June 7 2018
How mindfulness can help you get out the door.
It’s been about a month since the Rio Olympics, but we are still reliving the moments where some of our favorite runners earned Olympics medals. This includes long-time friends and training partners Jenny Simpson who took bronze in the 1,500-meter and Emma Coburn who took bronze in the 3,000-meter steeplechase.
These two Olympians, though competing in separate events, have been with each other every step of the way, from their college days at the University of Colorado, to both getting sponsored by New Balance, to this culmination of their Olympic medals. So has this achievement changed anything?
“It is a little bit like when I got engaged and I was wearing my engagement ring around,” Simpson told us of winning the bronze. “People don’t know your whole history and whole story, but you just assume that by this extra glow around you people should be asking what special has happened in your life.”
This “heavy” medal—it’s the most common comment she hears when people get to hold it—will be joining her world championship medals in a special drawer. Although this one is different.
“Since it was the first American woman to ever medal in this distance, in a distance that has been run by so many great American women in our sport, this medal is different,” Simpson notes. “Out of all of these great 1,500m runners over the course of decades, I got to be the first to medal at the Olympics. That is a big and really humbling thing. I think, Why did I get to be the first?”
For Coburn, the experience is a bit different, as most people don’t even know what the steeplechase is (it involves 28 barriers and 7 water jumps on the track).
“A few times I have been asked what is the name of my horse,” Coburn muses. But she understands—she didn’t know much about it when she toed her first steeplechases start line. “In high school I was competing out of state in a meet in Albuquerque and I went there to run the 800 [meters]; since we drove 6-8 hours, my dad said we weren’t driving all that way for me to just run 2 laps. The steeplechase was the only event on another day, so I was standing on the start line and didn’t know how many laps I had to do. I ended up qualifying for High School Nationals in that race.”
Though both Olympians got different starts and have had different journeys to winning Olympic bronze this year, both note that getting to experience it together made it that much sweeter.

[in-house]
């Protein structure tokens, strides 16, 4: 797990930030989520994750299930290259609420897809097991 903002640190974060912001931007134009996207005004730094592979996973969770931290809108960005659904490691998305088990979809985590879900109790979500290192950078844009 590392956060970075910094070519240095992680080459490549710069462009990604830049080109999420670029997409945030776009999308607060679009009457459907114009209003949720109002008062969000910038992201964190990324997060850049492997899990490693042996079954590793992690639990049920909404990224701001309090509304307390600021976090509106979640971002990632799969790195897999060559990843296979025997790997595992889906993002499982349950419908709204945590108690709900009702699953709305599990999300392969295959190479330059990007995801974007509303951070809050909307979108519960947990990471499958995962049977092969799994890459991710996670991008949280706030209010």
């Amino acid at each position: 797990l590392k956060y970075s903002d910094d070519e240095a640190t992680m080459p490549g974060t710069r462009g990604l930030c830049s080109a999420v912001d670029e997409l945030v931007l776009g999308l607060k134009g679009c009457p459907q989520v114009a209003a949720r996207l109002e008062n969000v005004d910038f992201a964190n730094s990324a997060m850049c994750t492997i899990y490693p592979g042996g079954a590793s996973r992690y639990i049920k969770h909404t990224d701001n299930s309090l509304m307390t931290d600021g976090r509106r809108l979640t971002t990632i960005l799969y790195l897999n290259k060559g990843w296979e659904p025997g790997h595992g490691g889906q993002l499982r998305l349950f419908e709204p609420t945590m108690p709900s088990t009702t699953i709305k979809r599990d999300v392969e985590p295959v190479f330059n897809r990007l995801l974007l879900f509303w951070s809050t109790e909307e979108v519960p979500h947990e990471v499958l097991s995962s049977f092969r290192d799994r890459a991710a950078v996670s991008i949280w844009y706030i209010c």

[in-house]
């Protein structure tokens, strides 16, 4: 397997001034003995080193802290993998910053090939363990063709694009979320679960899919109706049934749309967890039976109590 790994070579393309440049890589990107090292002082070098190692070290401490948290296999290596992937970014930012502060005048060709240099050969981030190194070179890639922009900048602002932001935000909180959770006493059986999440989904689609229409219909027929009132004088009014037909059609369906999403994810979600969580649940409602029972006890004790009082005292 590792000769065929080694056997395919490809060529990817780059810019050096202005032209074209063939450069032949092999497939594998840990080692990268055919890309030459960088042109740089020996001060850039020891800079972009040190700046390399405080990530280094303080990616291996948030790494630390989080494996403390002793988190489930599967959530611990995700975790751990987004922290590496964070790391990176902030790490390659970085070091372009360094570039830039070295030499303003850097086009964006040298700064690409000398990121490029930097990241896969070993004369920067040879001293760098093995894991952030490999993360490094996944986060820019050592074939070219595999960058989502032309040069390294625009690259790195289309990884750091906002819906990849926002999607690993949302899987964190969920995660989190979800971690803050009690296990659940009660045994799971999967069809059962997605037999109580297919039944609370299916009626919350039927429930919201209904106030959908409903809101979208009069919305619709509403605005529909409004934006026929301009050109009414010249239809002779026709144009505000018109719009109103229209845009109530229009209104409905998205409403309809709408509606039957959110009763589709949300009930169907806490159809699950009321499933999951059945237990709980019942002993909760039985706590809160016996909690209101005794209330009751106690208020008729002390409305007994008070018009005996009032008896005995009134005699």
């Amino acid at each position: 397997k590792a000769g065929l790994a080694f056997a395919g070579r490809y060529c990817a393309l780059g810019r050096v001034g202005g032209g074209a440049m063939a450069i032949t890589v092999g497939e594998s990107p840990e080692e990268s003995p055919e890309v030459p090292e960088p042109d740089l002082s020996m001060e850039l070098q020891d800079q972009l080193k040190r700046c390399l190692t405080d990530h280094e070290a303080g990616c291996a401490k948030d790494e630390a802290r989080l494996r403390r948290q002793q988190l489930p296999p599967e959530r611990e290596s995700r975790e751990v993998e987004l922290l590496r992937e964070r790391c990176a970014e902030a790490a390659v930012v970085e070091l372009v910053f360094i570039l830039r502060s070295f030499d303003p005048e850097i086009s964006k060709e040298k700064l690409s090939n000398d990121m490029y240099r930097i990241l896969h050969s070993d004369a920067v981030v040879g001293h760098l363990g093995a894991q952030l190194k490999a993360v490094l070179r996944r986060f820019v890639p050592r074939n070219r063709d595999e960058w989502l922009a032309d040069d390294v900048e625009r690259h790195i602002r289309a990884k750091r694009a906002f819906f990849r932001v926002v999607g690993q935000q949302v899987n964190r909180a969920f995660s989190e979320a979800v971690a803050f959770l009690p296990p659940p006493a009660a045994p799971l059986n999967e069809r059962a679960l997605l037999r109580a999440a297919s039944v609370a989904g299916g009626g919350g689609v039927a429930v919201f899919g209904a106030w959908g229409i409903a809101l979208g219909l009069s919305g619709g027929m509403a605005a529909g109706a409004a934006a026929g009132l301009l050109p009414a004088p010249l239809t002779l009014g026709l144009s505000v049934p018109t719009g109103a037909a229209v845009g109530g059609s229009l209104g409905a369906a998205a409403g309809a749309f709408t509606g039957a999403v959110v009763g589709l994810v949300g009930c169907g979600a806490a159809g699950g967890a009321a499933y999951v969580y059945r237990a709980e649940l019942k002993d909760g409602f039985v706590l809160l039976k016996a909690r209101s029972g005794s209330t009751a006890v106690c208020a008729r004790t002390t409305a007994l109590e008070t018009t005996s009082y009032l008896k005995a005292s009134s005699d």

“If I were to write a perfect story of doing something great together, I wouldn’t have thought of all the stuff we have gotten to do,” notes Simpson. “We have been together through really formidable years of our lives—I think of college where we won NCAA Championships to when Emma was in my wedding and all of this stuff we have done side by side for a long time.”
“Even if it isn’t someone you train with, anytime someone makes history you have to admire that athlete,” adds Coburn. “When it is someone you train with, it makes it that much sweeter. You know intimately how much it means to them and day to day exactly how hard they are working and what obstacles they have overcome.”
They both say much more about one another—Simpson noting that they always find a way to bring out the best in each other and Coburn sharing how they got through injuries over the winter together—and it always comes back to how they appreciate every moment they have together, both as friends and training partners.
“I think having training partners is such a benefit, especially in terms of day-to-day motivation,” explains Coburn. “No matter the different in skill level or event, they are always beneficial. Jenny and I still run with the University of Colorado girls sometimes, and even though we may be at different competition levels it is still great to train with them and go on runs. There are big advantages to having training partners.”
And when that training partner becomes your friend through weddings, a career and winning Olympic medals? There’s nothing more anyone could ask for.